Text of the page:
USD/JPY, VIX, S&P 500, WTI, gold: Commitment of traders report (COT)

multiple currencies
Matt Simpson financial analyst
By :  ,  Market Analyst
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The commitment of traders (COT) report shows how large speculators are positioned across futures markets on the CME exchange.

Net-short exposure to the VIX (volatility index) has fallen to its least bearish level in several years. Yet as we highlight below, the fact the traders are predominantly net-short VIX futures most of the time then that can be seen as a bullish data set for VIX and volatility in general.

It also means I’m keeping a very close eye on the S&P 500 as it decide which way it wants to travel from a key trendline on the weekly chart. Asset managers has reduced longs and increased shorts for the past three weeks, yet remains relatively bullish considering the headline risk for sentiment in general.

Open interest has fallen notably on USD/JPY since its failed ‘bid’ for spot prices to break and hold above 150. And that further suggests a glass ceiling for prices. Japanese yen futures also saw grow longs increase by 19.6%, although traders remained heavily net-short.

The Swiss franc seemingly attracted safe-have flows at the beginning of last week, with large speculators increasing their gross-long exposure by CHF/USD futures by 35.4%.

Net-long exposure to EUR/USD futures fell for an eight week and to its least bullish level in 50-weeks among large speculators.


Commitment of traders – as of Tuesday 2023:

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USD/JPY (Japanese yen futures) – Commitment of traders (COT):

On October 3, spot prices for USD/JPY failed to hold onto gains above 150 and its initial 280-pip declined saw BOJ quickly get blamed for intervening. They have neither confirmed nor denied any such activity, which now leads me to believe they actually did not (and that would they gain now from denying it?). However, 150 has remained a clear line in the sand as prices have remained within the upper two thirds of the daily range from October 3.

Interest rate and central bank differentials make USD/JPY a difficult market to trade to the short side unless we see a decent pullback, yet being long below 150 is also a tricky, and this helps explain the lacklustre price action of late.

But we’ve seen open interest decline for the last couple of weeks as soe traders are seemingly de-risking, with both gross longs and shorts falling among large speculators. And as both the US dollar and Japanese yen are attracting safe-haven flows due to the Middle East conflict, it makes for a less lively pair to trade. Still, knowing this information can be beneficial and help us avoid unnecessary risk. For now, we’d either pressure to wait for a decent pullback and seek dips, and remain wary of any move up to and beyond 150.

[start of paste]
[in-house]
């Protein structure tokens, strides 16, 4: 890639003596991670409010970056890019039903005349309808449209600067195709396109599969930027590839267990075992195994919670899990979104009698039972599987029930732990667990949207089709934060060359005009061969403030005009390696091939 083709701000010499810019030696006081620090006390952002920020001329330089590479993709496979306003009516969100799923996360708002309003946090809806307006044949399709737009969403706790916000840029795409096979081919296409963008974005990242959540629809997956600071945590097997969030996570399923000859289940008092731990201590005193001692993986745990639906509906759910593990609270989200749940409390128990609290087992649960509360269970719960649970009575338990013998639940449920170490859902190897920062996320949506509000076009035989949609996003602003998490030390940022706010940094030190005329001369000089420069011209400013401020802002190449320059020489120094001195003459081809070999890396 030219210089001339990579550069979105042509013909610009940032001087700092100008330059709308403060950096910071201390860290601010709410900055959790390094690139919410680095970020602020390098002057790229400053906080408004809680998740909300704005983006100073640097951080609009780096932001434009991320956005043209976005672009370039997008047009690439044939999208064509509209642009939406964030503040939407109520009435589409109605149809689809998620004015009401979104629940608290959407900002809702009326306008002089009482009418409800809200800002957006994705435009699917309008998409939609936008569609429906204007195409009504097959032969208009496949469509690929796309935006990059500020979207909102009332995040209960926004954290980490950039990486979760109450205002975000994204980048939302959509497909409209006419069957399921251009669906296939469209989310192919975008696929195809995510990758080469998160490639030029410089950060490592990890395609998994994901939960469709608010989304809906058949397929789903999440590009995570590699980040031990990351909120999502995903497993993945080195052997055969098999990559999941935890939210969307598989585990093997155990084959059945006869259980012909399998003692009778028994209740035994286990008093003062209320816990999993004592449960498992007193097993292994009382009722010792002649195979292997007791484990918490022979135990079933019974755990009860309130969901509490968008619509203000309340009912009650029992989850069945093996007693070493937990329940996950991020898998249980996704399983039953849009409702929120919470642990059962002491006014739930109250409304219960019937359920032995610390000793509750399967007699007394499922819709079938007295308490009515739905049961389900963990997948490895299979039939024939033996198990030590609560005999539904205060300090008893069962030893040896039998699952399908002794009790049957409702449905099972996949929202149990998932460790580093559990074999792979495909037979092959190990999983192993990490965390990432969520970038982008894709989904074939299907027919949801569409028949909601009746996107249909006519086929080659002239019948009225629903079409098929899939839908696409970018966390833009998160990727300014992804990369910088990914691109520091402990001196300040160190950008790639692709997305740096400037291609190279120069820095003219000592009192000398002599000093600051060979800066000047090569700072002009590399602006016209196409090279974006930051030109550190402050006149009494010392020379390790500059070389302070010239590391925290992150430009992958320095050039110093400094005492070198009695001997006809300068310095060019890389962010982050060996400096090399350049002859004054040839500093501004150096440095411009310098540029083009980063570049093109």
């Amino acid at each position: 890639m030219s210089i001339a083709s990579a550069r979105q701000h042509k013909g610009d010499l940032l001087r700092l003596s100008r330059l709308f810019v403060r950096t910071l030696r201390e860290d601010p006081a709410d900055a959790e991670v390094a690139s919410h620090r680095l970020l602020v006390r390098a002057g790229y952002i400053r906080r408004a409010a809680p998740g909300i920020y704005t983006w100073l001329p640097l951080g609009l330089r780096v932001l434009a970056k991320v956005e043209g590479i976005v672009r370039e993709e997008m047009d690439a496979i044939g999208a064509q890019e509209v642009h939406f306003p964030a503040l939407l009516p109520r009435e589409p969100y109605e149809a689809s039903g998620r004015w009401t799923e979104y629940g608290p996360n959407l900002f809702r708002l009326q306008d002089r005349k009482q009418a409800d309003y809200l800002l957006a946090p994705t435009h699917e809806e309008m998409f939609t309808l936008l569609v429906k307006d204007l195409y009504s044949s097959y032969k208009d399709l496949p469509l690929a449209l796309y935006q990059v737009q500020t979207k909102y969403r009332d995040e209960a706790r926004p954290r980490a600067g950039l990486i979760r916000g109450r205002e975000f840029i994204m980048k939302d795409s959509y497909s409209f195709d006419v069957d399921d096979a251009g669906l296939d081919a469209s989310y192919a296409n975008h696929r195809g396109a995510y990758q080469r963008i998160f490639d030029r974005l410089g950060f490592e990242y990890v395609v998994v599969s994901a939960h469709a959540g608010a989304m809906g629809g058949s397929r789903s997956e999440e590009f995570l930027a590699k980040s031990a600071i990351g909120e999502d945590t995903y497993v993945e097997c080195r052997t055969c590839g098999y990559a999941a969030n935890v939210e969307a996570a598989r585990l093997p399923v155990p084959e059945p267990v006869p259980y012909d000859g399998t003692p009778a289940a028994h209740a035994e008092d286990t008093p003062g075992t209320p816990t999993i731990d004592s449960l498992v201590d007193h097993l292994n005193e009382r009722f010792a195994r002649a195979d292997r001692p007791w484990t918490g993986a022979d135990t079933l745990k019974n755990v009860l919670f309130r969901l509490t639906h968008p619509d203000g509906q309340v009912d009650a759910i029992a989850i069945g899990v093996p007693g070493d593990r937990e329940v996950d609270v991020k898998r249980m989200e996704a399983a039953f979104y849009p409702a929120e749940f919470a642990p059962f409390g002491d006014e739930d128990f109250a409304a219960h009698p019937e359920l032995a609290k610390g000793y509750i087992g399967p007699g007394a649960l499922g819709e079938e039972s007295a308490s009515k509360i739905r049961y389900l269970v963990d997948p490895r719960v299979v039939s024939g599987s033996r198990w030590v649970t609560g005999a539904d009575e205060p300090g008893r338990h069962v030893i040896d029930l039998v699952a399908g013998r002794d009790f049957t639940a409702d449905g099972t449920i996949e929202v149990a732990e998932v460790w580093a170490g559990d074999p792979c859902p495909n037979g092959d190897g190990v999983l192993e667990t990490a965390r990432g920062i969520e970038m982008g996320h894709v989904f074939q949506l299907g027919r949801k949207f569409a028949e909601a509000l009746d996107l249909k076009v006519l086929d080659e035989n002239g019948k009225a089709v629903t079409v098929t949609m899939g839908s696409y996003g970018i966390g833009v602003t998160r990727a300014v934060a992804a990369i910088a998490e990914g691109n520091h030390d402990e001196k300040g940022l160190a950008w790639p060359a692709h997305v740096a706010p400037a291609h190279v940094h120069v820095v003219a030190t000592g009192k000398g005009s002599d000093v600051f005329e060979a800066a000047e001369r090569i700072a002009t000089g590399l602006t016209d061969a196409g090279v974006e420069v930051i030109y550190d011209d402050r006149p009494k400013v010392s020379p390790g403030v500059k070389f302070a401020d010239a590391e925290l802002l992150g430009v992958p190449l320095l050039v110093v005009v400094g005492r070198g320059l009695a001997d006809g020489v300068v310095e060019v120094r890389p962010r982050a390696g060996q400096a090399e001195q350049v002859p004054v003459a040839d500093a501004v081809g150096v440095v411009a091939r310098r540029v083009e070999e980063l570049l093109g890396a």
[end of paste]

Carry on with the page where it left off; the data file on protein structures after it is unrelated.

S&P 500 futures (ES) - Commitment of traders (COT):

Asset managers are less confident in the S&P 500 than they were four weeks ago, with the subset of futures traders trimming gross longs and adding to shorts for the past three weeks (which has dragged net-long exposure lower for a third week, to an 18-week low).

I prefer to track asset managers over large speculators for indices such as the S&P 500, as net-long exposure generally shares a better relationship with prices. Asset managers still remain heavily net-long, although exposure has clearly pulled back from its 2-year peak. But if we see the S&P 500 break trend support, I would have to assume it could also see asset managers reconsider their long exposure and we could see a bearish follow-through in due course.

Earnings season is about to kick off, although the Middle East conflict is suppressing sentiment ahead of what was expected to be a decent set of earnings. So what if earnings disappoint alongside the current backdrop? Perhaps we may see a break of the trendline after all and short exposure rise from relatively low levels.




NZD/USD (New Zealand dollar futures) – Commitment of traders (COT):

There has been a clear reluctance for NZD to hold materially below 59c in the previous weeks, and we’ve since seen a rapid decline of net-short exposure to NZD/USD futures from large speculators and asset managers. Large specs has trimmed shorts and added to longs whilst asset managers have simply reduced shorts. SO there appears to be a floor of support around 59c heading into this week’s inflation report for New Zealand. And if that comes in hot? We may be looking at further short covering and a move back above 60c.




WTI Crude oil future (CL) - Commitment of traders (COT):

Last Monday we saw oil prices gap higher due to the weekend news that Israel had declared war on Hamas. So it is interesting to see that large speculators and managed funds had actually culled their long bets at their fastest weekly pace since May 2017 by the following day. Manage funds had also reduced gross longs by their fastest weekly pace since January 2020.

At this stage I am inclined to run with the assumption that oil futures traders felt the need to de risk, given that neither set of traders materially increased their short exposure. But the fact that prices rallied over 5% on Friday suggests some of these bulls may have stepped back to the table, and perhaps squeezed some shorts. Either way, oil prices remain volatile and highly sensitive to developments in the Middle East.




Gold futures (GC) - Commitment of traders (COT):

Gold is another interesting one regarding market positioning, as manage funds were net-short gold for a second week ahead of Friday’s surge higher in prices. I can only assume that a short squeeze at least partially explained the volatility of gold on Friday, which was its most bullish day in percentage terms in seven months. And if bulls return to the table, it may mark the 1809.4 as the corrective low.




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